COVID-19 vaccine less sensitive to mutations being developed in Sweden

covid-19 vaccine emergency use authorization

A new generation of coronavirus vaccine is being developed by Swedish researchers from the Karolinska Institutet.

The vaccine is being specifically designed to be less sensitive to mutations and better equipped for any future strains.

Promising results

The vaccine showed promising results in mice in a newly published study in EMBO Molecular Medicine, and the researchers now hope to be able to take it to safety studies on humans.

Matti Sällberg, professor at the department of laboratory medicine, Karolinska Institutet said:“This is a new generation of corona vaccine.

“The idea is that it will give broader protection that more resembles that gained after an actual infection and will be a bit more future-proof than the vaccines currently in use.”

Sällberg is the study’s joint last author with Ali Mirazimi, adjunct professor at the same department.

Virus’ mutability

They say different types of vaccine have been highly instrumental in impeding the pandemic caused by the coronavirus SARS-CoV-2. One challenge is the virus’s mutability, which is to say its ability to change to avoid the human defense response.

Most current vaccines are based on using parts of the coronavirus’s so-called spike protein to trigger the body’s immune response to the virus.

The researchers note that this is a good vaccine protein to use, but that unfortunately, it is the spike protein where frequent mutations occur, which can impact the vaccines’ effectiveness.

Spike protein

The researchers at Karolinska Institutet therefore started developing a vaccine containing more parts of the virus, including ones that do not mutate at the same rate as the spike protein.

The vaccine is a DNA vaccine, which means that it comprises DNA sequences which when injected into the body make the cells produce the proteins that the DNA sequences contain instructions for. In this case, it concerns DNA for parts of the spike protein from three different coronavirus variants and DNA for another two virus proteins, called M and N, where mutations are less common.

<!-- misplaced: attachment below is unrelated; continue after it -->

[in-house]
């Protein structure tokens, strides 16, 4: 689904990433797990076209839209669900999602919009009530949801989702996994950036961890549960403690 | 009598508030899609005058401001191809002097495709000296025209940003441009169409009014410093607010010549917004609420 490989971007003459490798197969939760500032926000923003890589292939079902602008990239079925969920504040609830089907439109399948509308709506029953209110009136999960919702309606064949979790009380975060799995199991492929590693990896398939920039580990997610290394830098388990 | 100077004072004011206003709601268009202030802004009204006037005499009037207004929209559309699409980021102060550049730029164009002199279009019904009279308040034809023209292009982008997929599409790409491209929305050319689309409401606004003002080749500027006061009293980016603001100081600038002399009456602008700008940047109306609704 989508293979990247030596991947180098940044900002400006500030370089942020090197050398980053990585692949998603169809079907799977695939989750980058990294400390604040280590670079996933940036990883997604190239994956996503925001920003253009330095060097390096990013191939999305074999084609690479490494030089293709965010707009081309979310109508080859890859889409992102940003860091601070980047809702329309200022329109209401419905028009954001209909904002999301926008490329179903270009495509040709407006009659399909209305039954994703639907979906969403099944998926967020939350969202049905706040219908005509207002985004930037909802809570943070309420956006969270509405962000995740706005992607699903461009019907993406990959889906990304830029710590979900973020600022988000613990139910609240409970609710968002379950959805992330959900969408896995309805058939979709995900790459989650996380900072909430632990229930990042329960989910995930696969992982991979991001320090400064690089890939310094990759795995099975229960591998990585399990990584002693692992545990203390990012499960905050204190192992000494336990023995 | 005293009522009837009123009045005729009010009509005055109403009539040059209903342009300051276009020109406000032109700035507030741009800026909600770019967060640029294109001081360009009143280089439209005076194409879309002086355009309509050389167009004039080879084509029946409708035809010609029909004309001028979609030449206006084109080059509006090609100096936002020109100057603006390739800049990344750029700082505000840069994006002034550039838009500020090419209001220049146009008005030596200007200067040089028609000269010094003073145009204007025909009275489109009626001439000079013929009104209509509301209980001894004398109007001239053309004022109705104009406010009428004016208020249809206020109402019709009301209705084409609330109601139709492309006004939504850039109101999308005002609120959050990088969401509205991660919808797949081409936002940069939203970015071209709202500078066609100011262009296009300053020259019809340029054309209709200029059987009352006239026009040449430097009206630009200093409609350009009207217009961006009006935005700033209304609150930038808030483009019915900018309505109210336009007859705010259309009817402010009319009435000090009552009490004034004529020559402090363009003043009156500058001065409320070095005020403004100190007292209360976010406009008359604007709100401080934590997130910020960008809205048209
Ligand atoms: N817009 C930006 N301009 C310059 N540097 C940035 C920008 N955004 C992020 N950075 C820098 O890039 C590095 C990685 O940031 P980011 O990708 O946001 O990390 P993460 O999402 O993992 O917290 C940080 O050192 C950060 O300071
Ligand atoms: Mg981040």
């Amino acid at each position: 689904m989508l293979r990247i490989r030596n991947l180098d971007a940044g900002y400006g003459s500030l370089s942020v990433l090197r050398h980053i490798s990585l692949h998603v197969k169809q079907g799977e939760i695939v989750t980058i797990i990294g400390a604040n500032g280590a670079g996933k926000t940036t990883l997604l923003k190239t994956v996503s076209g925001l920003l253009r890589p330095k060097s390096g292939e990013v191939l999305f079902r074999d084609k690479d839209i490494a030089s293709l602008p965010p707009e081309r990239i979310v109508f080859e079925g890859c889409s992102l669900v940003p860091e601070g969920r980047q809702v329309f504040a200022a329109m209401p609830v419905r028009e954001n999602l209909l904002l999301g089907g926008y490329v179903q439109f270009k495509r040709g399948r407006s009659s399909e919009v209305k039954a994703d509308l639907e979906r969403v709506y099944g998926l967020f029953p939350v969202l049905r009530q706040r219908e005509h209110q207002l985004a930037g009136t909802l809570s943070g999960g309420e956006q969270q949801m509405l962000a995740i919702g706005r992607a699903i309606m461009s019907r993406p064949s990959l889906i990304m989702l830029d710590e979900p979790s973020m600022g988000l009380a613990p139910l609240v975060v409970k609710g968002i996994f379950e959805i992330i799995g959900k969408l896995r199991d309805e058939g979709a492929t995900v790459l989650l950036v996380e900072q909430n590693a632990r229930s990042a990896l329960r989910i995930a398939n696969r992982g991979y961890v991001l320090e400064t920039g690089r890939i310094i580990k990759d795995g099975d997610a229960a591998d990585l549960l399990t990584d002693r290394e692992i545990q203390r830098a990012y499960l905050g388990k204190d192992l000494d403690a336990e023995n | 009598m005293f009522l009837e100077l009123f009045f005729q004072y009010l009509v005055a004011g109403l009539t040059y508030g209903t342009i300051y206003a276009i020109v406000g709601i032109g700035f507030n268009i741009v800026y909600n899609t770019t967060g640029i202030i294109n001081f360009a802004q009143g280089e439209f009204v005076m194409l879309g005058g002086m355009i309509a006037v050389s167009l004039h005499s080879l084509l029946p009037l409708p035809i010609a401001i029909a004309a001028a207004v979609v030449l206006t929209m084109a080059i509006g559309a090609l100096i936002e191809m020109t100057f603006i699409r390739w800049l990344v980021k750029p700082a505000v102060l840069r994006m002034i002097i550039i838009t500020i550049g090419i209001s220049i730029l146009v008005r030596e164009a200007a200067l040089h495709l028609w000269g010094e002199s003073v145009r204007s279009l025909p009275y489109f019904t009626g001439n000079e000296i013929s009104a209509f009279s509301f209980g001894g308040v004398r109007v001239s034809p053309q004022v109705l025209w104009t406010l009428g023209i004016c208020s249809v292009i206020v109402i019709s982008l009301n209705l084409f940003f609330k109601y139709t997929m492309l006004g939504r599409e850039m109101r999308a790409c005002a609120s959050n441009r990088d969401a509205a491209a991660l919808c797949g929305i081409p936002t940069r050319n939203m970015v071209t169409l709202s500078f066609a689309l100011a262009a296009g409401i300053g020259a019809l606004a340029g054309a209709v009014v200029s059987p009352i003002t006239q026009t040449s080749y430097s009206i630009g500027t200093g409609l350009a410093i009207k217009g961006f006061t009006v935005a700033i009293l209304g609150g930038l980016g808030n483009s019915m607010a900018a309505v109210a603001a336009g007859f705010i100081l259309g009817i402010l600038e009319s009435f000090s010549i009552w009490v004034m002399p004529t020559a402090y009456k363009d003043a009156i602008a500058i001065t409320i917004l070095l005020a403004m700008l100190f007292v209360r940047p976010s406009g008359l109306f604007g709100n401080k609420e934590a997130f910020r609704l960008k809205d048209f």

In this newly published study, the researchers show that the vaccine protects mice against serious infection from the beta variant of SARS-CoV-2, a variant that can evade the immune response, and activates immune cells (T cells) that recognize the coronavirus found in bats.


The researchers hope that the vaccine can one day be used as a booster to be given as a top-up after a basic vaccination with other vaccines.

Sällberg added: “The next step is to test it on humans in a small safety study, what’s known as a phase I study, and we’ve submitted permit applications for this.”

The vaccine has been designed and tested at Karolinska Institutet in collaboration with the Karolinska University Hospital and the KTH Royal Institute of Technology in Sweden.

Infection studies and toxicological studies have been conducted with the Swedish Public Health Agency and Adlego Biomedical, a company based in Solna, Sweden. Northx Biologics in Matfors, Sweden, have produced the vaccine.

The vaccine is administered with a newly developed instrument for DNA vaccination produced by the Italian company IGEA Biomedical. The project also involves researchers from Germany’s Justus Liebig University, which has studied how the innate immune response is affected by the vaccine.

Earlier this month, researchers at Karolinska Institutet in Sweden and the Swedish University of Agricultural Sciences discovered that spider silk proteins can be fused to biologically active proteins and be converted into a gel at body temperature. 

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